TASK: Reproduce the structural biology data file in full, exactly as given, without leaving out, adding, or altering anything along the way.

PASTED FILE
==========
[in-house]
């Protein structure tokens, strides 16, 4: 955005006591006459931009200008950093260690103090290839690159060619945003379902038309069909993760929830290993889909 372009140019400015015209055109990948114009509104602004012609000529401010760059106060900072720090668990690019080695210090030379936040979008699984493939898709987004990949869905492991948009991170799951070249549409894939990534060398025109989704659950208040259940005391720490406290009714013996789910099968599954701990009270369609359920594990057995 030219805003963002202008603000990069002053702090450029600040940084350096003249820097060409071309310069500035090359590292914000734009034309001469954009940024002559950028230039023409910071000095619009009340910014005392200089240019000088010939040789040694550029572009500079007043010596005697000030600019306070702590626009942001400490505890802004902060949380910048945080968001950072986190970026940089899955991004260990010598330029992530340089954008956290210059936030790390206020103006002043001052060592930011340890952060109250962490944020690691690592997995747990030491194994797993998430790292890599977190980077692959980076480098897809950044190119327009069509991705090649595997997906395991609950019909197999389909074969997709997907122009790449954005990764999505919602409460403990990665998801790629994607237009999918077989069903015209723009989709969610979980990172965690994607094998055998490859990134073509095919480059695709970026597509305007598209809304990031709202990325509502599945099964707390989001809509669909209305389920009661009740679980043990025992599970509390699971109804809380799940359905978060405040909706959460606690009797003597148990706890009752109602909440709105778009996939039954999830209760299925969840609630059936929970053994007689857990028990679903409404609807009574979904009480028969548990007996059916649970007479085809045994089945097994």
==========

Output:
[in-house]
């Protein structure tokens, strides 16, 4: 955005006591006459931009200008950093260690103090290839690159060619945003379902038309069909993760929830290993889909 372009140019400015015209055109990948114009509104602004012609000529401010760059106060900072720090668990690019080695210090030379936040979008699984493939898709987004990949869905492991948009991170799951070249549409894939990534060398025109989704659950208040259940005391720490406290009714013996789910099968599954701990009270369609359920594990057995 030219805003963002202008603000990069002053702090450029600040940084350096003249820097060409071309310069500035090359590292914000734009034309001469954009940024002559950028230039023409910071000095619009009340910014005392200089240019000088010939040789040694550029572009500079007043010596005697000030600019306070702590626009942001400490505890802004902060949380910048945080968001950072986190970026940089899955991004260990010598330029992530340089954008956290210059936030790390206020103006002043001052060592930011340890952060109250962490944020690691690592997995747990030491194994797993998430790292890599977190980077692959980076480098897809950044190119327009069509991705090649595997997906395991609950019909197999389909074969997709997907122009790449954005990764999505919602409460403990990665998801790629994607237009999918077989069903015209723009989709969610979980990172965690994607094998055998490859990134073509095919480059695709970026597509305007598209809304990031709202990325509502599945099964707390989001809509669909209305389920009661009740679980043990025992599970509390699971109804809380799940359905978060405040909706959460606690009797003597148990706890009752109602909440709105778009996939039954999830209760299925969840609630059936929970053994007689857990028990679903409404609807009574979904009480028969548990007996059916649970007479085809045994089945097994």